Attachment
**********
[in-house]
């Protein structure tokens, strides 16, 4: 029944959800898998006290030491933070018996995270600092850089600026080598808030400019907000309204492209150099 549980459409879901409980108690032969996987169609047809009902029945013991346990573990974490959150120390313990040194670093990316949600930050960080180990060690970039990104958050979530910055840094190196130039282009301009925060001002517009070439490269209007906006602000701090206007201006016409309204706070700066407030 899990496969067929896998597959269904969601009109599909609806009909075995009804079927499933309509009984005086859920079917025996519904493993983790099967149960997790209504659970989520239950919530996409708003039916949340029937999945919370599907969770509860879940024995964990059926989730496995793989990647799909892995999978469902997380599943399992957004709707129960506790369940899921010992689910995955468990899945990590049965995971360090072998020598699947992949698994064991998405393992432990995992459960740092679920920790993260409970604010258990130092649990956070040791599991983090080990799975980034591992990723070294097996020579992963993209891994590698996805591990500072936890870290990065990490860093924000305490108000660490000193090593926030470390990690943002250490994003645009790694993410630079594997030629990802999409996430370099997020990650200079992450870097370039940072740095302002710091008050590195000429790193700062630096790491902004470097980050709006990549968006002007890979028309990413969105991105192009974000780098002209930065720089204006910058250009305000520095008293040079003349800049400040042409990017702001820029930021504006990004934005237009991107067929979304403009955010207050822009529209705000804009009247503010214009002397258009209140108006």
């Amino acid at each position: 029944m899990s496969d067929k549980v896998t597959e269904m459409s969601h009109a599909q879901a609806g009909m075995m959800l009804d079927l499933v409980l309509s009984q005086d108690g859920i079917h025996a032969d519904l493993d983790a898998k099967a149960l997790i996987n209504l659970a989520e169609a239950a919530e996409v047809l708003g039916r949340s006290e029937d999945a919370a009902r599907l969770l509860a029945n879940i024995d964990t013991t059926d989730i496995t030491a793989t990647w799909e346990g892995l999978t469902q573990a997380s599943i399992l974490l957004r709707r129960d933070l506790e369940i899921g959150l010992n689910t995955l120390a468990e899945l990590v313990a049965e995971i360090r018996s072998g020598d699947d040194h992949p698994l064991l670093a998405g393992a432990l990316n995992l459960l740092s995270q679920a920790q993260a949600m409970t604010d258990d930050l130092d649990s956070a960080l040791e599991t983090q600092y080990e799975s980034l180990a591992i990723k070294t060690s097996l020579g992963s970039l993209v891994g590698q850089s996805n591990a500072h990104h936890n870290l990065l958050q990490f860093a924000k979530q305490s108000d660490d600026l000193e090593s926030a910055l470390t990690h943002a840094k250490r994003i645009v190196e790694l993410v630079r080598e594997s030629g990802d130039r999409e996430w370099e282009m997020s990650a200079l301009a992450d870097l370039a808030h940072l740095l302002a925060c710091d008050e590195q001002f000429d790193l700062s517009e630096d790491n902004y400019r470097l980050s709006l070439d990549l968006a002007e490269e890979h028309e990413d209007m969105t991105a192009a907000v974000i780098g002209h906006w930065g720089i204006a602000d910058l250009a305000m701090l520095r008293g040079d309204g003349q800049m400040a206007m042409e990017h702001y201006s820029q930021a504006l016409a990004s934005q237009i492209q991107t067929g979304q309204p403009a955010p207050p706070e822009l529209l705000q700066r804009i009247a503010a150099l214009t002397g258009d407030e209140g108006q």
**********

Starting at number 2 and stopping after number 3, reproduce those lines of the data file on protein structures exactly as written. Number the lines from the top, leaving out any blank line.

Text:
């Protein structure tokens, strides 16, 4: 029944959800898998006290030491933070018996995270600092850089600026080598808030400019907000309204492209150099 549980459409879901409980108690032969996987169609047809009902029945013991346990573990974490959150120390313990040194670093990316949600930050960080180990060690970039990104958050979530910055840094190196130039282009301009925060001002517009070439490269209007906006602000701090206007201006016409309204706070700066407030 899990496969067929896998597959269904969601009109599909609806009909075995009804079927499933309509009984005086859920079917025996519904493993983790099967149960997790209504659970989520239950919530996409708003039916949340029937999945919370599907969770509860879940024995964990059926989730496995793989990647799909892995999978469902997380599943399992957004709707129960506790369940899921010992689910995955468990899945990590049965995971360090072998020598699947992949698994064991998405393992432990995992459960740092679920920790993260409970604010258990130092649990956070040791599991983090080990799975980034591992990723070294097996020579992963993209891994590698996805591990500072936890870290990065990490860093924000305490108000660490000193090593926030470390990690943002250490994003645009790694993410630079594997030629990802999409996430370099997020990650200079992450870097370039940072740095302002710091008050590195000429790193700062630096790491902004470097980050709006990549968006002007890979028309990413969105991105192009974000780098002209930065720089204006910058250009305000520095008293040079003349800049400040042409990017702001820029930021504006990004934005237009991107067929979304403009955010207050822009529209705000804009009247503010214009002397258009209140108006």
């Amino acid at each position: 029944m899990s496969d067929k549980v896998t597959e269904m459409s969601h009109a599909q879901a609806g009909m075995m959800l009804d079927l499933v409980l309509s009984q005086d108690g859920i079917h025996a032969d519904l493993d983790a898998k099967a149960l997790i996987n209504l659970a989520e169609a239950a919530e996409v047809l708003g039916r949340s006290e029937d999945a919370a009902r599907l969770l509860a029945n879940i024995d964990t013991t059926d989730i496995t030491a793989t990647w799909e346990g892995l999978t469902q573990a997380s599943i399992l974490l957004r709707r129960d933070l506790e369940i899921g959150l010992n689910t995955l120390a468990e899945l990590v313990a049965e995971i360090r018996s072998g020598d699947d040194h992949p698994l064991l670093a998405g393992a432990l990316n995992l459960l740092s995270q679920a920790q993260a949600m409970t604010d258990d930050l130092d649990s956070a960080l040791e599991t983090q600092y080990e799975s980034l180990a591992i990723k070294t060690s097996l020579g992963s970039l993209v891994g590698q850089s996805n591990a500072h990104h936890n870290l990065l958050q990490f860093a924000k979530q305490s108000d660490d600026l000193e090593s926030a910055l470390t990690h943002a840094k250490r994003i645009v190196e790694l993410v630079r080598e594997s030629g990802d130039r999409e996430w370099e282009m997020s990650a200079l301009a992450d870097l370039a808030h940072l740095l302002a925060c710091d008050e590195q001002f000429d790193l700062s517009e630096d790491n902004y400019r470097l980050s709006l070439d990549l968006a002007e490269e890979h028309e990413d209007m969105t991105a192009a907000v974000i780098g002209h906006w930065g720089i204006a602000d910058l250009a305000m701090l520095r008293g040079d309204g003349q800049m400040a206007m042409e990017h702001y201006s820029q930021a504006l016409a990004s934005q237009i492209q991107t067929g979304q309204p403009a955010p207050p706070e822009l529209l705000q700066r804009i009247a503010a150099l214009t002397g258009d407030e209140g108006q």